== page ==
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Quarantine, Jim Crace’sfifth novel, retells the Biblical story of Christ’s forty days in the desert. In Crace’sversion, Jesus is one of a handful of people who have retreated to the Judean wilderness in search of enlightenment or purification. On his way into the desert, Jesus stumbles across the tent of
This is a unique essay collection on Jim Crace, locating his writing within contemporary philosophical, cultural and political debates. This timely first critical collection of essays on Crace’s work provides a retrospective on his work to date, locating his work within a number of contemporary interdisciplinary critical and cultural perspectives and concerns, including post-humanism, post ...
I’m not interested in truths, like drawing an accurate picture of the real world. I’m interested in exploring the verities of the human condition. - "What Is This Thing Called Bronze?", interview with Robin Pogrebin, The New York Times ( )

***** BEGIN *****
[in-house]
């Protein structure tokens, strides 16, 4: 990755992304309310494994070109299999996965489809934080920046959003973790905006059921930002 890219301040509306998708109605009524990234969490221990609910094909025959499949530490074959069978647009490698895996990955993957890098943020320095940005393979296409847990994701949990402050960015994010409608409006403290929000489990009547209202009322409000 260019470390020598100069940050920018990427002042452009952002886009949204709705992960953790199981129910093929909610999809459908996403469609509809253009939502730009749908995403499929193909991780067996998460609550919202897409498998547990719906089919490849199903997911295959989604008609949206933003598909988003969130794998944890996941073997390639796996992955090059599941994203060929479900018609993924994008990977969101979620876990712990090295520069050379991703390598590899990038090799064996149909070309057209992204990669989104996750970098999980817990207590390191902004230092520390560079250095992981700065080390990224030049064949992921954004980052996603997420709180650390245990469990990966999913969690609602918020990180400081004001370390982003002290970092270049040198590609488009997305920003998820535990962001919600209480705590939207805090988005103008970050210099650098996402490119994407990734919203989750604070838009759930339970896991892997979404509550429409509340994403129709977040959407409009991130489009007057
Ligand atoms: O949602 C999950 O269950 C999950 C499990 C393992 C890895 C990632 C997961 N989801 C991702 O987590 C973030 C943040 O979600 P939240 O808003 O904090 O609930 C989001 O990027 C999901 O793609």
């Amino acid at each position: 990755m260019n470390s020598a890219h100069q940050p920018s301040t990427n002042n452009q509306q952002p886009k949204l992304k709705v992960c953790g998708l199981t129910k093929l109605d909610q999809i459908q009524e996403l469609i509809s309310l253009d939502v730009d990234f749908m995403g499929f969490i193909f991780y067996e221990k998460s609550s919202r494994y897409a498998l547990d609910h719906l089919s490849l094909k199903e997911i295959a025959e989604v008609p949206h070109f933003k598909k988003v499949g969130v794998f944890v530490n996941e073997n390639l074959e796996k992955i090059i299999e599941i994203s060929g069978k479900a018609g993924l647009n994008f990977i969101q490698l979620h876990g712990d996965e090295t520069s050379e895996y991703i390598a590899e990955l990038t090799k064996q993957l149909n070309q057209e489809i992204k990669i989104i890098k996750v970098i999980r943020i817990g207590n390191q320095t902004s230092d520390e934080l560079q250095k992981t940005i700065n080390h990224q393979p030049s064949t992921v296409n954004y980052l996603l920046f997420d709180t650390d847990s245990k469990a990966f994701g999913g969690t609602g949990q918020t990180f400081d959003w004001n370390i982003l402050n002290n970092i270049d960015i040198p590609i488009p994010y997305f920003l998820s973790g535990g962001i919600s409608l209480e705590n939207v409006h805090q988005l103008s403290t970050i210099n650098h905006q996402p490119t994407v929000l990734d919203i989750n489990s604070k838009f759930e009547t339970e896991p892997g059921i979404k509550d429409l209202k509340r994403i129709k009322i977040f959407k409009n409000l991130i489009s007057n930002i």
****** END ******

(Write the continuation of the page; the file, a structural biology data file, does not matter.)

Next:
Jim Crace is widely regarded as an innovative and highly original writer with a powerful ability to create imaginary worlds and landscapes. His first book, Continent (1986), consists of seven interconnected stories set on an imaginary seventh continent, exploring Western attitudes to the Third World.
Mar 21, · By Robert Birnbaum | Published: March 21, British writer Jim Crace gave up his career as a journalist and turned to writing fiction in Since then, he has published six novels, which include Continent (1986), The Gift of Stones (1988), Arcadia (1992), Signals of Distress (1995), Quarantine (1998) and Being Dead (2000).
Jim Crace is an award-winning British writer and novelist of Continent (1986, Whitbread First Novel of the Year Award); Quarantine (1997, shortlisted for the Man Booker Prize); Being Dead (1999, winner of National Book Critics Circle Award); and Harvest, 2013, International IMPAC Dublin Literary Award, James Tait Black Memorial Prize, and was also shortlisted for the Man Booker Prize.